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Author Topic: How to Stop Windows 10 from Spying on You  (Read 699 times)

Deozaan

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How to Stop Windows 10 from Spying on You
« on: June 11, 2016, 02:51:47 PM »
I always felt people were overreacting a bit about the Windows 10 telemetry features. "Sure, it's a bit concerning," I thought, "but it's not that difficult to go into the settings to disable the most invasive stuff." Boy was I wrong!

Microsoft has released instructions on how to "manage connections from Windows operating system components to Microsoft services," and it's a doozy!

Not only is it incredibly long and complicated, but it involves a lot of registry editing and other advanced configuration.


Shades

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Re: How to Stop Windows 10 from Spying on You
« Reply #1 on: June 11, 2016, 04:18:56 PM »
There is this Slashdot article about a guy who created a simple 'hello world' dummy application in Visual Studio 2015 (C++). The resulting executable contains code that "phones home" to MS. Of course, MS can do what they like with software they provide to anyone for free. If you would ask me (and I know you didn't) it is even their right...just not in their right mind.

[basement stuff]
Nowadays you must use a dedicated router between your ISP and your network, that is configured to block access to MS. At least in that way the router will always overrule any trick MS cares to put into Windows OS's.

Draconian method? Sure, but against the blatant dictatorial tendencies MS keeps showing lately, it might be the only way left to beat MS into submission.

Another way is to feed the MS beast purposefully completely wrong information. Discrediting their collected data on a big enough scale will have the same result. Could even be the next thing for nefarious organizations..."if you don't pay us, we won't DDOS you, but seriously mess up the data you keep collecting". The costs of keeping up servers that receive and store this bogus info will be quite big, the need for servers that have to (continuously) filter out bogus collected data will cost a pretty sum too. the feeling of not being able to trust the data you are collecting...priceless.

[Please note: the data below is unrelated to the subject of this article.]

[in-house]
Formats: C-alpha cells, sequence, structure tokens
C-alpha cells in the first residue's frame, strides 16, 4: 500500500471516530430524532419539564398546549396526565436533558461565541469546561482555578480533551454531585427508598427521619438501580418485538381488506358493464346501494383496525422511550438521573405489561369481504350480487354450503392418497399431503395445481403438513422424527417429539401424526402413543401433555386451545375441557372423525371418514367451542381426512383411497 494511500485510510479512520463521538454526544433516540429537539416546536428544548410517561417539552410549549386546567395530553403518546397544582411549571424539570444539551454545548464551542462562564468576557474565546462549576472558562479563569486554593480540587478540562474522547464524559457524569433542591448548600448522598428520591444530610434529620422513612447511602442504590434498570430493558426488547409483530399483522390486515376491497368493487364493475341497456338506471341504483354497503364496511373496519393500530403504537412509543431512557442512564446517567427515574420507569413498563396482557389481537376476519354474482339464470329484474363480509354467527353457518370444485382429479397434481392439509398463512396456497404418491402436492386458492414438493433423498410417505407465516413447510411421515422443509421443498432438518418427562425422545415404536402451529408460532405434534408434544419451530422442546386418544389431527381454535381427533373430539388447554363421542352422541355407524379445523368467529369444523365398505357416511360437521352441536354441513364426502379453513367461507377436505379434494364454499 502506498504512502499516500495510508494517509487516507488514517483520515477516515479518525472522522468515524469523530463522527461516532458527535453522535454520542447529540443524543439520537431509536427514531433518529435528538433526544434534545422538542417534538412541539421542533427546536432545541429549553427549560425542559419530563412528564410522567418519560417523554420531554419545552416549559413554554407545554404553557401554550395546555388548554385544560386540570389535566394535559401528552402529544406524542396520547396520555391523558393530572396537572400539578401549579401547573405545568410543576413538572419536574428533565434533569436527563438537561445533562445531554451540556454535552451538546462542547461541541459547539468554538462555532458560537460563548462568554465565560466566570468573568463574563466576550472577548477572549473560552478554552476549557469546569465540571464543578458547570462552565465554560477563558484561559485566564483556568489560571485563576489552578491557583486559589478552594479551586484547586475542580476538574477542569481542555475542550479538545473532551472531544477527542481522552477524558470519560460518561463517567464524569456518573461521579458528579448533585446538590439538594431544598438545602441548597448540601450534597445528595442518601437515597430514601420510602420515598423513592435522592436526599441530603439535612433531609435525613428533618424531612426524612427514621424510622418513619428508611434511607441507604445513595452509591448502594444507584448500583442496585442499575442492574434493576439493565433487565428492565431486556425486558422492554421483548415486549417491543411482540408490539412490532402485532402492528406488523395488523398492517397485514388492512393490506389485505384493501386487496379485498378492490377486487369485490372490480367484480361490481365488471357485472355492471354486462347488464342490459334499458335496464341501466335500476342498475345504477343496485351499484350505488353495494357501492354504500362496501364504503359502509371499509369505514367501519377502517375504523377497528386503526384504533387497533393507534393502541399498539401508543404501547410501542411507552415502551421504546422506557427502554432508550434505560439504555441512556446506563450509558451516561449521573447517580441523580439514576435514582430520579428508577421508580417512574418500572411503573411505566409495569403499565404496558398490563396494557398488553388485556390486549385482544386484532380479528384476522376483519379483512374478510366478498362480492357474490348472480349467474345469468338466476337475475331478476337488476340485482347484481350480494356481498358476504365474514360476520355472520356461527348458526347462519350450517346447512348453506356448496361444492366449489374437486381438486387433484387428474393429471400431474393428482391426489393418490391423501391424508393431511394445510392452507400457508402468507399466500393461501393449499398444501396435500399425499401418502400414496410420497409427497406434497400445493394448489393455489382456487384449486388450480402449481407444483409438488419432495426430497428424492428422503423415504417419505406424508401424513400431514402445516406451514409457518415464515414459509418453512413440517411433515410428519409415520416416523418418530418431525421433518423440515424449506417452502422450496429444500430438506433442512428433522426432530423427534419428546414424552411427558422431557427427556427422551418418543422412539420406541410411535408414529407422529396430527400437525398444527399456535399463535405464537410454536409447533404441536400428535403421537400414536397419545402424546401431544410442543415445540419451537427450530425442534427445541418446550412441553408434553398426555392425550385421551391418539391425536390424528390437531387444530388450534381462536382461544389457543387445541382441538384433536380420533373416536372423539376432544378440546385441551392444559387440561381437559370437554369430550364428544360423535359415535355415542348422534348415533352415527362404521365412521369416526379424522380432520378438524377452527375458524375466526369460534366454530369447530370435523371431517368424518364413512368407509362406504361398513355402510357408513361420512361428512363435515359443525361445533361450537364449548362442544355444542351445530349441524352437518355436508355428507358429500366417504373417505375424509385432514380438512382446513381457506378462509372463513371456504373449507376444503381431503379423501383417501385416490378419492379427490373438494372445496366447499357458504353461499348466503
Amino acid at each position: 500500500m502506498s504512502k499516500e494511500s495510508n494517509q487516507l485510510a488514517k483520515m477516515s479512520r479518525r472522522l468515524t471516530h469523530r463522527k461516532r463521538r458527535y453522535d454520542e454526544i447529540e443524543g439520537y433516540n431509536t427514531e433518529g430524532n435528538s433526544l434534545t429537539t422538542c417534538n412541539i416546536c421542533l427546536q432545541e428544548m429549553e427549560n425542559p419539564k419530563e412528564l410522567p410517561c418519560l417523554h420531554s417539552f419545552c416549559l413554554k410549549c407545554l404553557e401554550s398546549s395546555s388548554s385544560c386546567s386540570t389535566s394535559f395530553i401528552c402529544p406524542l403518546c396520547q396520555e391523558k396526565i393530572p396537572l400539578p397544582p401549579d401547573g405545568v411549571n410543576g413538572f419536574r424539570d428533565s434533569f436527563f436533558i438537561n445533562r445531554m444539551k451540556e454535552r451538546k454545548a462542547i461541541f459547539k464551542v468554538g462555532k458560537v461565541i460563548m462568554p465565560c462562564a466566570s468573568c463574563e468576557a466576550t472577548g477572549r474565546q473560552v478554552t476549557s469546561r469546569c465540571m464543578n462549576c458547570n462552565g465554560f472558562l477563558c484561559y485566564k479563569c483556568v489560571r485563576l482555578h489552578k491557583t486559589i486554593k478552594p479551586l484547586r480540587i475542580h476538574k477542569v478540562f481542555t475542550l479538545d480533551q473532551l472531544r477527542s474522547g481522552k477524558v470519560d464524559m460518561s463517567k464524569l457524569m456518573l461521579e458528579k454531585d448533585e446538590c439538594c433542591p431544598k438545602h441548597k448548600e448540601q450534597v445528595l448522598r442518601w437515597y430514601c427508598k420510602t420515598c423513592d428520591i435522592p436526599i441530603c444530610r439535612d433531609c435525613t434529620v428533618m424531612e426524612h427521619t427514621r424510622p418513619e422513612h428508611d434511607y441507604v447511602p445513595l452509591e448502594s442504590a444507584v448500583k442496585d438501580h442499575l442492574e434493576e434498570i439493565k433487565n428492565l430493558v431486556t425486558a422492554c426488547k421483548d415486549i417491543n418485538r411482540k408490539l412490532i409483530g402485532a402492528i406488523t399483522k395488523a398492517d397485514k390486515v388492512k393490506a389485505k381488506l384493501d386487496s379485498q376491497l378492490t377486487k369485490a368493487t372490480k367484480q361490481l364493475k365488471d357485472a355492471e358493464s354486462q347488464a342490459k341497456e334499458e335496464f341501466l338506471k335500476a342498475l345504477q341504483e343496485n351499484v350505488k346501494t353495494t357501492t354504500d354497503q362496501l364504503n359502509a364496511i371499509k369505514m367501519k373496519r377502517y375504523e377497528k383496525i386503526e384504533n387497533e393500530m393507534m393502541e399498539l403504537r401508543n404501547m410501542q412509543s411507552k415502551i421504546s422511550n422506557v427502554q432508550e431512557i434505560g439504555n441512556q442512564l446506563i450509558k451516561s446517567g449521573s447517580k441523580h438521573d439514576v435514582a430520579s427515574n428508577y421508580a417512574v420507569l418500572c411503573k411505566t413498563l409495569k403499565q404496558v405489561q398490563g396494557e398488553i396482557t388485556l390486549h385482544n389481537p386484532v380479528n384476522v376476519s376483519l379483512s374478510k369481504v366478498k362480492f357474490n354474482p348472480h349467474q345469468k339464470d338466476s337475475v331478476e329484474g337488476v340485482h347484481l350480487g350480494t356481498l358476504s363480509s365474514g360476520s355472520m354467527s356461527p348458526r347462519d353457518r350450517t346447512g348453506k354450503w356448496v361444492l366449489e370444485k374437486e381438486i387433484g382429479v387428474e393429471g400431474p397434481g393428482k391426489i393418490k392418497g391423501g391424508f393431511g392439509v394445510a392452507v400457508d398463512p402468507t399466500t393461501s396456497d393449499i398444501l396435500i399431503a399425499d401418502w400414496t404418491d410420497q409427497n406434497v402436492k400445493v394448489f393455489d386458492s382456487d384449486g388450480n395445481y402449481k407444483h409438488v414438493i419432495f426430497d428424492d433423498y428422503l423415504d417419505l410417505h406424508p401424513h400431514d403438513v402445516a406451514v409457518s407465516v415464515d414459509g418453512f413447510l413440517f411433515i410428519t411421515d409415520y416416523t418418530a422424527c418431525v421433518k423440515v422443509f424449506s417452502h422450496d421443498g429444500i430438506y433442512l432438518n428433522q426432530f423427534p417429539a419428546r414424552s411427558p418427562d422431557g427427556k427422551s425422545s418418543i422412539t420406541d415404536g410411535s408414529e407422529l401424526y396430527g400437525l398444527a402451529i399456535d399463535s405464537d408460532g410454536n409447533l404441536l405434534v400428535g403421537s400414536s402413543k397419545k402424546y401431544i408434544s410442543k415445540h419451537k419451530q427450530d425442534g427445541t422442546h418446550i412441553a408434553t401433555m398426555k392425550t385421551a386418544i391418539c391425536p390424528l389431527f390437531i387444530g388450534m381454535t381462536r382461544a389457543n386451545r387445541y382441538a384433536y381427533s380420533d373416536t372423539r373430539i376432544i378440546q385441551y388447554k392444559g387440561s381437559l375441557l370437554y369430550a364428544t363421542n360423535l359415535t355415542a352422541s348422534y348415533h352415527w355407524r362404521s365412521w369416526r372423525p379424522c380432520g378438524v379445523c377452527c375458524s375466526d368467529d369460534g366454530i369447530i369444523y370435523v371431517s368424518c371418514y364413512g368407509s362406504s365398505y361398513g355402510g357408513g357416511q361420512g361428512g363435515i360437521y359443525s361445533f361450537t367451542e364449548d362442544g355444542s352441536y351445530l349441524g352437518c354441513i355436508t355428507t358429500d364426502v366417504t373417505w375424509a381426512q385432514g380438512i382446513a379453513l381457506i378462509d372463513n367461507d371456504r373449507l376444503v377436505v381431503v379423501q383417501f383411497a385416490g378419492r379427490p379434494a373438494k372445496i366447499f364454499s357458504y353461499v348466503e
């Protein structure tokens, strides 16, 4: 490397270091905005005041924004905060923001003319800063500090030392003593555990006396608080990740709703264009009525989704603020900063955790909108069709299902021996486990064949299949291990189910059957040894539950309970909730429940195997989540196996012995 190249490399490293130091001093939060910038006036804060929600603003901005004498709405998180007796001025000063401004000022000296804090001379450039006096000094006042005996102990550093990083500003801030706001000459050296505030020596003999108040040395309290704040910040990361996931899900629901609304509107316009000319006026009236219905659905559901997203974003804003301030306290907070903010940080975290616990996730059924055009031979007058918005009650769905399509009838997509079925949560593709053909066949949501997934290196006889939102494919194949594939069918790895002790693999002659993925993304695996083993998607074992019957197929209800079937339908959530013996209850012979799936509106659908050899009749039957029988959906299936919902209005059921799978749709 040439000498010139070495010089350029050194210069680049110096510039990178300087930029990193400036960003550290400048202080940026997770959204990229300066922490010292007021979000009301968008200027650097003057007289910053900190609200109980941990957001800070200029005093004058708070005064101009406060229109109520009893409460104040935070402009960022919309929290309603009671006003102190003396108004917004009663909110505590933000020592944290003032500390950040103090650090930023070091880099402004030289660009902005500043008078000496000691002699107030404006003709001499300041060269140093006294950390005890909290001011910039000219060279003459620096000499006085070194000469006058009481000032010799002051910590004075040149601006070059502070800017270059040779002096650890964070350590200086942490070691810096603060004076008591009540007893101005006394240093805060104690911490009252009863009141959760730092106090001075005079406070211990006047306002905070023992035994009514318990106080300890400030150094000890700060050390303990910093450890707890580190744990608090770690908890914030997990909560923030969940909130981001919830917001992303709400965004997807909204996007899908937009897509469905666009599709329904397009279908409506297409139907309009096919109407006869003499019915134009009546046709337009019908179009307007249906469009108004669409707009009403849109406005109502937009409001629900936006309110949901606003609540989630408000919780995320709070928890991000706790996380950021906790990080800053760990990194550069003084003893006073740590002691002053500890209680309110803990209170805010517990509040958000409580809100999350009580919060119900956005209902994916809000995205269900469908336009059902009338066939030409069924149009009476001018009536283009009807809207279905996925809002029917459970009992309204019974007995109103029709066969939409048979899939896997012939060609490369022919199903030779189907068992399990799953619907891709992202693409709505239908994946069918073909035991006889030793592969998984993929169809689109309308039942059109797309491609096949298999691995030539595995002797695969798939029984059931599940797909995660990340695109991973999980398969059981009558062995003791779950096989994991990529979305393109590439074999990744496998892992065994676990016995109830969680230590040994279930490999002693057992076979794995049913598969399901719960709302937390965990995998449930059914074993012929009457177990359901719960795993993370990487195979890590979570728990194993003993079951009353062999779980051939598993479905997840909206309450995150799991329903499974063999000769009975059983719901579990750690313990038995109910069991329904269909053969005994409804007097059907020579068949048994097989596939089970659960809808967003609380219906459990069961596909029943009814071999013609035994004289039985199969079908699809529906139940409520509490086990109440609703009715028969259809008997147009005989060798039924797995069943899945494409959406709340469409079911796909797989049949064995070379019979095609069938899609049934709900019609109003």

[/basement stuff]






40hz

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Re: How to Stop Windows 10 from Spying on You
« Reply #2 on: June 11, 2016, 05:51:31 PM »
Life is too short to play hide & seek games with Windows anymore. Much easier to just run another OS for me.  ;)

If it turns out I need Windows to run a specific app, there's always virtual instances.

I've been exclusively running Linux on the desktop and BSD on my servers for well over a year now. I don't miss Redmond's OS one iota. These days, whenever I have to work on a Windows machine I feel like I'm wearing handcuffs.

Not for me, thank-you. YMMV :Thmbsup: :)

wraith808

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Re: How to Stop Windows 10 from Spying on You
« Reply #3 on: June 11, 2016, 07:16:43 PM »
There is this Slashdot article about a guy who created a simple 'hello world' dummy application in Visual Studio 2015 (C++). The resulting executable contains code that "phones home" to MS. Of course, MS can do what they like with software they provide to anyone for free. If you would ask me (and I know you didn't) it is even their right...just not in their right mind.


After taking a look, the telemetry calls are logging to the local drive, not phoning home as claimed.

https://www.reddit.c...ion_calls_to/d2wng2g

Deozaan

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Re: How to Stop Windows 10 from Spying on You
« Reply #4 on: June 11, 2016, 07:37:00 PM »
There is this Slashdot article about a guy who created a simple 'hello world' dummy application in Visual Studio 2015 (C++). The resulting executable contains code that "phones home" to MS. Of course, MS can do what they like with software they provide to anyone for free. If you would ask me (and I know you didn't) it is even their right...just not in their right mind.

After taking a look, the telemetry calls are logging to the local drive, not phoning home as claimed.

https://www.reddit.c...ion_calls_to/d2wng2g


Yeah, I discovered the link in my OP from that Reddit thread (which was posted in the DC IRC channel). Emphasis mine:

hi everyone. This is Steve Carroll, the dev manager for the Visual C++ team.

Tl;dr: thanks folks for the feedback. Our team will be removing this from our static libs in Update 3.

Our intent was benign – our desire was to build a framework that will help investigate performance problems and improve the quality of our optimizer should we get any reports of slowdowns or endemic perf problems in the field.

We apologize for raising the suspicion levels even further by not including the CRT source, this was just an oversight on our part. Despite that, some of you already investigated how this mechanism works in nice detail. As you have already called out, what the code does is trigger an ETW event which, when it’s turned on, will emit timestamps and module loads events. The event data can only be interpreted if a customer gives us symbol information (i.e. PDBs) so this data is only applicable to customers that are actively seeking help from us and are willing to share these PDBs as part of their investigation. We haven’t actually gone through this full exercise with any customers to date though, and we are so far relying on our established approaches to investigate and address potential problems instead.

We plan to remove these events in Update 3. In the meantime, to remove this dependency in Update 2, you should add notelemetry.obj to your linker command line. If you’re generally concerned about phone-home scenarios, more information about how to configuring Windows 10 appropriately to your needs can be found here: https://technet.micr...t#bkmk-priv-feedback

Thanks.